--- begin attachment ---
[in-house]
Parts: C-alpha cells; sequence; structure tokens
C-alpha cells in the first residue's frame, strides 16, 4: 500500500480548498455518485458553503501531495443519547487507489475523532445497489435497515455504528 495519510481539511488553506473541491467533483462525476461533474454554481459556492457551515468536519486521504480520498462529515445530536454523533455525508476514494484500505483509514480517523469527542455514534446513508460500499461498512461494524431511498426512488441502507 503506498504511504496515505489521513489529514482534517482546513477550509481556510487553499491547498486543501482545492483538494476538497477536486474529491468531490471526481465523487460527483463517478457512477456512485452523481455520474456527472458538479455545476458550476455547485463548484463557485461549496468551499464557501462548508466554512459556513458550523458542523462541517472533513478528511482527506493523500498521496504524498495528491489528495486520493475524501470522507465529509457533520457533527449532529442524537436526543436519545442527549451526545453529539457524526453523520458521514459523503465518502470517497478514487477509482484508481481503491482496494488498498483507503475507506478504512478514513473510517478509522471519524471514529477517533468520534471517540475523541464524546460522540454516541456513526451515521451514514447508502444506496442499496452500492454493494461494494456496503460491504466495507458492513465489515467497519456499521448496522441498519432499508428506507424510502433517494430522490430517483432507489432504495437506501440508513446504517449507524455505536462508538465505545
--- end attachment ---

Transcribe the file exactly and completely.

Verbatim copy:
[in-house]
Parts: C-alpha cells; sequence; structure tokens
C-alpha cells in the first residue's frame, strides 16, 4: 500500500480548498455518485458553503501531495443519547487507489475523532445497489435497515455504528 495519510481539511488553506473541491467533483462525476461533474454554481459556492457551515468536519486521504480520498462529515445530536454523533455525508476514494484500505483509514480517523469527542455514534446513508460500499461498512461494524431511498426512488441502507 503506498504511504496515505489521513489529514482534517482546513477550509481556510487553499491547498486543501482545492483538494476538497477536486474529491468531490471526481465523487460527483463517478457512477456512485452523481455520474456527472458538479455545476458550476455547485463548484463557485461549496468551499464557501462548508466554512459556513458550523458542523462541517472533513478528511482527506493523500498521496504524498495528491489528495486520493475524501470522507465529509457533520457533527449532529442524537436526543436519545442527549451526545453529539457524526453523520458521514459523503465518502470517497478514487477509482484508481481503491482496494488498498483507503475507506478504512478514513473510517478509522471519524471514529477517533468520534471517540475523541464524546460522540454516541456513526451515521451514514447508502444506496442499496452500492454493494461494494456496503460491504466495507458492513465489515467497519456499521448496522441498519432499508428506507424510502433517494430522490430517483432507489432504495437506501440508513446504517449507524455505536462508538465505545